Bomare (1731-1807) adds that it would be desirable to know the nature of the acid in rock-crystal and its state of
combination.92 Here, as in all cases where some of the constituents of precious stones may really possess certain
curative powers, a better result can be attained by using these constituents in other forms or combinations.
The wonderful therapeutic virtues of a Scotch lake named Loch-mo-naire are explained by a local legend as
" From MS. of Borch's lectures of 1685, in the Royal Library at Copen-
hagen, Thottske Collection, 744; cited in Axel Garboe's " Kulturhistorisk
Studier over ^delstene," K^henhavn og Kristiania, 1915, p. 215.
90 Der RSmisch Kaiserliehen Akademie der Naturforseher . . . AbhandIungen, Siebenter Theil," Niirnberg, 1759,
pp. 162, 163.
91 Valmont de Bomare, "Dictionnaire raisonne universel," Paris, 1775, vol. iii, p. 118.
having arisen from certain magic crystals which had been cast into its waters. These crystals, if placed in water,
rendered the liquid a potion of great curative power. They were the property of a woman who had gained by their
possession a great reputation as a healer, but her success attracted the envy of a neighbor who determined to
secure for himself the woman's wonder-working stones. In pursuance of this design he came to her, feigning illness.
She saw through his deception and sought safety in flight, but he pursued her and was gaining rapidly on her, when
she threw the stones into the waters of the lake, crying out the Gaelic word noire, ''shame, '' and uttering the wish
that its waters should be rendered powerful to cure the sick, all except those of the clan Gordon to which the
would-be thief belonged. As the correct translation of the name of the lake is said to be not "Lake of Shame" but "Serpent Lake," the legend appears to have no good foundation, but is perhaps as true as any of the popular tales purporting to explain the origin of the virtues of healing springs or waters.93
To many stones was attributed the power of transmitting a certain remedial virtue to water or other liquid in which
they were immersed. This, as we have related, was the case with the white stone that St. Columba sent to King
Brude at Inverness when the king's druid priest Broichan was suffering from disease. A peculiarity of this stone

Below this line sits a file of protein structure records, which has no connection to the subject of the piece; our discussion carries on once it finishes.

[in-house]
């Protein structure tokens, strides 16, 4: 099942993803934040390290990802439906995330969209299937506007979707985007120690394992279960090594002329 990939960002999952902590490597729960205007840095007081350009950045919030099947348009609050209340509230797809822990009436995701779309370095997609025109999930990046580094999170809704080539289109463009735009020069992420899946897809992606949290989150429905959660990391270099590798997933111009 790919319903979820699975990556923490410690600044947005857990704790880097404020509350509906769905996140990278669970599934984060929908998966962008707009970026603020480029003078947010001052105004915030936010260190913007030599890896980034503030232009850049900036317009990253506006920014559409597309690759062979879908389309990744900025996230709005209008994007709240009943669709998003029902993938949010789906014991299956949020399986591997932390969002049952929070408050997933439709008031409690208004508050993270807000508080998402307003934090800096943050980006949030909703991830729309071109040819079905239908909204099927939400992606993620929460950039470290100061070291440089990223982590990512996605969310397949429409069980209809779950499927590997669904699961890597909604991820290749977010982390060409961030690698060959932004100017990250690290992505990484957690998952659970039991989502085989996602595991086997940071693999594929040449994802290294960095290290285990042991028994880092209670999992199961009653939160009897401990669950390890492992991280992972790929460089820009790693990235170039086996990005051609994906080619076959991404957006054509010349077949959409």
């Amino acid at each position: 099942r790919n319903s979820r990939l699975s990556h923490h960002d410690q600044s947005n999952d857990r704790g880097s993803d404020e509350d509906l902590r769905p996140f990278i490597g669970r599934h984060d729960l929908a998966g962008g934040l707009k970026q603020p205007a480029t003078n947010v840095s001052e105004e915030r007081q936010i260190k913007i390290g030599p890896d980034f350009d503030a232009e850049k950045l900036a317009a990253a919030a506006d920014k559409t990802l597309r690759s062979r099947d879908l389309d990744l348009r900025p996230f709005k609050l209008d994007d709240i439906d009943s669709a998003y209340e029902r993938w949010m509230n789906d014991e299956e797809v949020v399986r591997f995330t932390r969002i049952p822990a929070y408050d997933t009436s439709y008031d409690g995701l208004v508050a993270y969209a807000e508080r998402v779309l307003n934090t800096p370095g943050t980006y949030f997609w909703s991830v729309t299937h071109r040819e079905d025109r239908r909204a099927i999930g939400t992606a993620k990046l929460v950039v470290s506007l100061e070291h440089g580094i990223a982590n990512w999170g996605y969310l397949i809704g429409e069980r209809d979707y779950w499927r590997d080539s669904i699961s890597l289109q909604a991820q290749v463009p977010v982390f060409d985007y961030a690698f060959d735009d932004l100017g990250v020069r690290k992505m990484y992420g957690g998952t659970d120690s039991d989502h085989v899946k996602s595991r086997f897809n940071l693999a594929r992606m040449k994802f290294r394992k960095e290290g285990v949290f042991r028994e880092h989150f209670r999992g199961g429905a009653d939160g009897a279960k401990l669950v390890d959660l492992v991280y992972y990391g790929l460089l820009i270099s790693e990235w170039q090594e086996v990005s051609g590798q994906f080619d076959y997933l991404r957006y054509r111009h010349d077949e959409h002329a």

was that if it were required in the case of a person about to die, it would disappear from view. Thus its remedial
powers could never be put to test unless success were assured.94
There can be no reasonable doubt that some remarkable cures have been effected by means of relics, or by
drinking the waters of a spring believed to have been pointed out by some divine vision. From a purely scientific standpoint
93 Walsh "Curiosities of Popular Customs," Philadelphia, 1911, p. 624.
94 MacCulloch, "Religion of the Ancient Celts," Edinburgh, 1911, p. 332.
this can be explained as the result of an extraordinary stimulation of the nerve-centres, caused by the rapt
enthusiasm of religious faith. The relics, or the pure water, simply serve as an object about which this faith
crystallizes, so to speak, and gains a concrete and external form, which in turn reacts upon the mind of the believer.
It is a well-known fact that a great shock, or imminent peril, has sometimes suddenly restored the power of motion
to those who have long been paralyzed. This view does not, however, necessarily exclude a religious interpretation
of these phenomena when they are produced by religious impressions, for the divine will manifests itself by natural means, and a true understanding of the regular and normal working of these means should give us a deeper, truer,
and purer faith.
As a substance for medicinal use, the Hindus declared the sapphire to be bitter to the taste and lukewarm. It had
a remedial action against phlegm, bile and flatulence.'^ A similar action is ascribed to several other precious stones,
the medicinal qualities attributed to them being less differentiated among the Hindus than they were with the
Greeks and Romans, or in medieval times.
To drink of a potion made from the sapphire was said to be helpful for those who had been bitten by a scorpion, and
for those suffering from intestinal ulcerations, or from growths in the eye; it also prevented boils and pustules, and